“Further studies designed to evaluate early identification and potential mitigation of adverse [side] effects … are warranted,” the team wrote, adding that more research is needed to confirm these findings.

The study, “Real-world, long-term evaluation of the tolerability and therapy retention of Epidiolex (cannabidiol) in patients with refractory epilepsy,” was published in the journal Epilepsy & Behavior.

In people with epilepsy, problems in the functioning of the brain cause bursts of uncontrolled electrical activity called seizures. These events can lead to a wide range of mild to severe symptoms that in Dravet patients may present as developmental and cognitive delays, movement problems, and difficulties speaking and sleeping.

Previous trial data suggested Epidiolex can cause several potential therapy-limiting adverse effects or side effects, such as diarrhea, liver enzyme increases (a sign of liver damage), decreased appetite, somnolence or sleepiness, and sleep problems. The results also indicated that treatment interactions with certain medications may be therapy-limiting for some patients.

Now, a team of researchers at the University of Wisconsin-Madison, in the U.S., evaluated the long-term effectiveness of Epidiolex. The focus was on a combination of efficacy and tolerability in people with refractory epilepsy in a real-world setting.

The study included 108 patients seen at the researchers’ center and who took Epidiolex for at least two weeks between December 2018 and December 2020.

Soft Robot Brain Implant Designed to Treat Epilepsy 

Article published by Informa


A new small-scale, soft robotic implant has been designed to help treat epilepsy.  


The flexible robot is inserted into a patient’s skull and sits between the skull and the surface of the brain.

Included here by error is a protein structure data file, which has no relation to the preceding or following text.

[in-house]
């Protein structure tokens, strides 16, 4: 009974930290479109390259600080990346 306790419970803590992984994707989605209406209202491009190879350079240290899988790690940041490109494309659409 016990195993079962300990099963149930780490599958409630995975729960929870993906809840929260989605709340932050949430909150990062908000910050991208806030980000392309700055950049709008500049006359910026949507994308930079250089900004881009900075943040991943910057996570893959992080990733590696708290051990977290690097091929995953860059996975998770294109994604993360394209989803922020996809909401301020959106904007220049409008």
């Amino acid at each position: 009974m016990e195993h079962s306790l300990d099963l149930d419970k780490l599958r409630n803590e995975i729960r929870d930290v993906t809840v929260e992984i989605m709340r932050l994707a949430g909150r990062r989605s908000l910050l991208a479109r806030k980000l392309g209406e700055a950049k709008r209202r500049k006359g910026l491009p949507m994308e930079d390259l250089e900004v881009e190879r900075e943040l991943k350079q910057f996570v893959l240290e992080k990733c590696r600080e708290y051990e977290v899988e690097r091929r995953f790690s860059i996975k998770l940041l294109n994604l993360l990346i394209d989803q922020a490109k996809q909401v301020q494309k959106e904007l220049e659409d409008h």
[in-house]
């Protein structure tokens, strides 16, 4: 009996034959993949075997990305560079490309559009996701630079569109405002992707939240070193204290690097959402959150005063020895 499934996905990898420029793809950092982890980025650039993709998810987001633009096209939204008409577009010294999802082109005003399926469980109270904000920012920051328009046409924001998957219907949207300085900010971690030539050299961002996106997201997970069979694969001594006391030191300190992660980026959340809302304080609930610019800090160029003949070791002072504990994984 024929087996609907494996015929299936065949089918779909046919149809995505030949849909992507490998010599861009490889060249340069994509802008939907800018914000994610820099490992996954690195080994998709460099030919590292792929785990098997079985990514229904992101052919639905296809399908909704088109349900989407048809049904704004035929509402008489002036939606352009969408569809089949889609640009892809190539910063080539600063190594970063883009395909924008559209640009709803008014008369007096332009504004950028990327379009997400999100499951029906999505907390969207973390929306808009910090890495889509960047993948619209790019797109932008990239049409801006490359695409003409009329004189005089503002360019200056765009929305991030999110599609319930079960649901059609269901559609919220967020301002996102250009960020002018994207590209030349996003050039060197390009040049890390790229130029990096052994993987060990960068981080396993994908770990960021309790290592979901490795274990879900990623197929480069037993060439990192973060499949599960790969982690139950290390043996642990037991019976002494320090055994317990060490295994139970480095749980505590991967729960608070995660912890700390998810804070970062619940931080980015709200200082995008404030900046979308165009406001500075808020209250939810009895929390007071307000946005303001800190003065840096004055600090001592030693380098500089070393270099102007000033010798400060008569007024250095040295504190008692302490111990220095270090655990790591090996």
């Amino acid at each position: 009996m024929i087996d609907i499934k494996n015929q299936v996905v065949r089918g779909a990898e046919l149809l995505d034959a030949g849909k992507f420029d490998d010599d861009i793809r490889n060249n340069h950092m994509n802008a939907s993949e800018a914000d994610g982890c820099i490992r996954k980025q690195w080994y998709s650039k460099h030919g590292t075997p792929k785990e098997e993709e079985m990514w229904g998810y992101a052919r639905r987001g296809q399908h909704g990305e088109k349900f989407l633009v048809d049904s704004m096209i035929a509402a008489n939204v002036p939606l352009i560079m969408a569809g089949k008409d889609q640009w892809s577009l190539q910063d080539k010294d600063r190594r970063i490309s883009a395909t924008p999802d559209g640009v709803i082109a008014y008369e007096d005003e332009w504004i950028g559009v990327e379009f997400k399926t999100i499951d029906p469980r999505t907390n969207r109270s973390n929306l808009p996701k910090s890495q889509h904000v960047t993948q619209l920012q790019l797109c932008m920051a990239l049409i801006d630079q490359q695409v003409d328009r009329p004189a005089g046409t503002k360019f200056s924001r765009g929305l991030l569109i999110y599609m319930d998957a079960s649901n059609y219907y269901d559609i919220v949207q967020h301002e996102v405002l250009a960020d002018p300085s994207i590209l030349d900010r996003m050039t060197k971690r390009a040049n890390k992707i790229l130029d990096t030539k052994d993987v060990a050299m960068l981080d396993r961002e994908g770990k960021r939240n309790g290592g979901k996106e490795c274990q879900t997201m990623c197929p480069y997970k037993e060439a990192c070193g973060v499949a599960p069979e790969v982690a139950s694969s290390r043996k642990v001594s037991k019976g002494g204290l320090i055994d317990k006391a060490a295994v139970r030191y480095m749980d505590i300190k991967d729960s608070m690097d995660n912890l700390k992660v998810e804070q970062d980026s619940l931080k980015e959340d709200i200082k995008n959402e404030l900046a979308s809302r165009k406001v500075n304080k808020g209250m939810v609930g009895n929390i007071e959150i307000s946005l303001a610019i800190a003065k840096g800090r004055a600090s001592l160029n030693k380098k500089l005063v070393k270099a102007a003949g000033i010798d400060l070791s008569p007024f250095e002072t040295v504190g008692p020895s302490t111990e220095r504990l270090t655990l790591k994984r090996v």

Created by a team from Switzerland’s Ecole Polytechnique Fédérale de Lausanne (EPFL), the robot is a tiny, foldable electrode array that can be unfurled once inserted through a hole in a patient’s skull, applying consistent pressure to certain parts of the brain. 


This electrode array stimulates and monitors electrical activity in the brain for patients who suffer from neurological conditions such as epilepsy. 


“Minimally invasive neurotechnologies are essential approaches to offer efficient, patient-tailored therapies,” says Stéphanie Lacour, EPFL’s neurotechnology expert. “We needed to design a miniaturized electrode array capable of folding, passing through a small hole in the skull and then deploying in a flat surface resting over the cortex. We then combined concepts from soft bioelectronics and soft robotics.” 


The first prototype consists of an electrode array that fits through a hole 0.7 inches in diameter but can expand to cover a surface of the brain double the size. 


According to the team, the robot’s folding and expanding capabilities are achieved by the device being turned inside out and then extended once deployed in the brain using a pressurized liquid, a method known as eversion.

Epilepsy Research News: May 2023

This issue of Epilepsy Research News includes summaries of articles on:


Epilepsy with Eyelid Myoclonia (EEM)

A newly published article, written by a steering committee convened by CURE Epilepsy, provides a comprehensive review of the characteristics of EEM, also known as Jeavons syndrome. EEM is a type of epilepsy?that occurs in childhood, with seizures often continuing into adulthood. It is more common in females and its hallmark traits consist of eyelid myoclonia (brief jerks of the eyelids) with or without absence seizures, eye closure-induced seizures, and photosensitivity. Individuals with EEM are often misdiagnosed and anti-seizure medication resistance is common, highlighting the need for further studies to understand more about this epilepsy and possible interventions to treat it.  

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A Computer Model of Epilepsy Brain Used in Clinical Trial for Epilepsy Surgery